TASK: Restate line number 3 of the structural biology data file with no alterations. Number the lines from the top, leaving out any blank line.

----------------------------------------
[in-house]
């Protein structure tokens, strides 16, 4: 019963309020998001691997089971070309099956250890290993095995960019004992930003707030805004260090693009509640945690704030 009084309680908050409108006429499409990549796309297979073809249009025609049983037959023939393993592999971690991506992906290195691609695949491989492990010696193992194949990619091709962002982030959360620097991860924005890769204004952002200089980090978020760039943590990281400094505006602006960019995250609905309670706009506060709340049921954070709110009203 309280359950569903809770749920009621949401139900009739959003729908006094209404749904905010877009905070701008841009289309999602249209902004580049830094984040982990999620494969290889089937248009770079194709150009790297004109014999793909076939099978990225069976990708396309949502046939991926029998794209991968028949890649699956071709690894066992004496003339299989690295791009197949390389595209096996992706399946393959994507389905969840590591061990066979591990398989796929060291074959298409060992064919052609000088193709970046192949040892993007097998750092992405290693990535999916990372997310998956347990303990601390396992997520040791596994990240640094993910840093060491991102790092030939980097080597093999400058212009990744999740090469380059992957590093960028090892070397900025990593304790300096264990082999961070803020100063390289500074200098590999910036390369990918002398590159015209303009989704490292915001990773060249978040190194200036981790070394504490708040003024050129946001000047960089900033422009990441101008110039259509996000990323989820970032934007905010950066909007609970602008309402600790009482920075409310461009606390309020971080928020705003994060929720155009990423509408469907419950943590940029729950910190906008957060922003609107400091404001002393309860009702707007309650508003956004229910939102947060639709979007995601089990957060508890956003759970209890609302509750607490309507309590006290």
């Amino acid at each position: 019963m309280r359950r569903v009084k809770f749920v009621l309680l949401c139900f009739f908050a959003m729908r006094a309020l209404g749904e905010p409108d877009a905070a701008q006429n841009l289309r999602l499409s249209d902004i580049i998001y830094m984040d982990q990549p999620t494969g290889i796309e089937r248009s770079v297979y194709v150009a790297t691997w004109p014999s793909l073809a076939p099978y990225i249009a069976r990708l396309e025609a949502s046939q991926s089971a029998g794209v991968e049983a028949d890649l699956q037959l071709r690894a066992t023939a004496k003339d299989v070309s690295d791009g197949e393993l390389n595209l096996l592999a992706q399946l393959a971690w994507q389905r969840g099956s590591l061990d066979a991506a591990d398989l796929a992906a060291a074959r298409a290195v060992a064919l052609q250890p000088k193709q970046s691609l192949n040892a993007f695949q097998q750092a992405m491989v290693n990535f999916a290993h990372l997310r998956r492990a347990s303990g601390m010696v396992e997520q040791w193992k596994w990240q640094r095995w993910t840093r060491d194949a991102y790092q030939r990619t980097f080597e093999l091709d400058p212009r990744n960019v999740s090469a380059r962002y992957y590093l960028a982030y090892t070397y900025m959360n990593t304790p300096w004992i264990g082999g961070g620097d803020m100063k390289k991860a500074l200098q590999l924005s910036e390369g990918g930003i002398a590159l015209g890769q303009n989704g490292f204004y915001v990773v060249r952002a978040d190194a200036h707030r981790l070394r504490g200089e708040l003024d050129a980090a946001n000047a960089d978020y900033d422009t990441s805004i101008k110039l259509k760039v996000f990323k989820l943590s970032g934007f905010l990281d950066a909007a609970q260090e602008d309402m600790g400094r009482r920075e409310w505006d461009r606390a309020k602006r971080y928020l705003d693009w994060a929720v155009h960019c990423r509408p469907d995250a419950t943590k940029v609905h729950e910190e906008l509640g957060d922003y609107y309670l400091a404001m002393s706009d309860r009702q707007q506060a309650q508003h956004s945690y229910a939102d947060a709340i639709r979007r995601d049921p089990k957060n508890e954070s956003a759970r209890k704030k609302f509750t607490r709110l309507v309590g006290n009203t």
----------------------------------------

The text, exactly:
């Amino acid at each position: 019963m309280r359950r569903v009084k809770f749920v009621l309680l949401c139900f009739f908050a959003m729908r006094a309020l209404g749904e905010p409108d877009a905070a701008q006429n841009l289309r999602l499409s249209d902004i580049i998001y830094m984040d982990q990549p999620t494969g290889i796309e089937r248009s770079v297979y194709v150009a790297t691997w004109p014999s793909l073809a076939p099978y990225i249009a069976r990708l396309e025609a949502s046939q991926s089971a029998g794209v991968e049983a028949d890649l699956q037959l071709r690894a066992t023939a004496k003339d299989v070309s690295d791009g197949e393993l390389n595209l096996l592999a992706q399946l393959a971690w994507q389905r969840g099956s590591l061990d066979a991506a591990d398989l796929a992906a060291a074959r298409a290195v060992a064919l052609q250890p000088k193709q970046s691609l192949n040892a993007f695949q097998q750092a992405m491989v290693n990535f999916a290993h990372l997310r998956r492990a347990s303990g601390m010696v396992e997520q040791w193992k596994w990240q640094r095995w993910t840093r060491d194949a991102y790092q030939r990619t980097f080597e093999l091709d400058p212009r990744n960019v999740s090469a380059r962002y992957y590093l960028a982030y090892t070397y900025m959360n990593t304790p300096w004992i264990g082999g961070g620097d803020m100063k390289k991860a500074l200098q590999l924005s910036e390369g990918g930003i002398a590159l015209g890769q303009n989704g490292f204004y915001v990773v060249r952002a978040d190194a200036h707030r981790l070394r504490g200089e708040l003024d050129a980090a946001n000047a960089d978020y900033d422009t990441s805004i101008k110039l259509k760039v996000f990323k989820l943590s970032g934007f905010l990281d950066a909007a609970q260090e602008d309402m600790g400094r009482r920075e409310w505006d461009r606390a309020k602006r971080y928020l705003d693009w994060a929720v155009h960019c990423r509408p469907d995250a419950t943590k940029v609905h729950e910190e906008l509640g957060d922003y609107y309670l400091a404001m002393s706009d309860r009702q707007q506060a309650q508003h956004s945690y229910a939102d947060a709340i639709r979007r995601d049921p089990k957060n508890e954070s956003a759970r209890k704030k609302f509750t607490r709110l309507v309590g006290n009203t």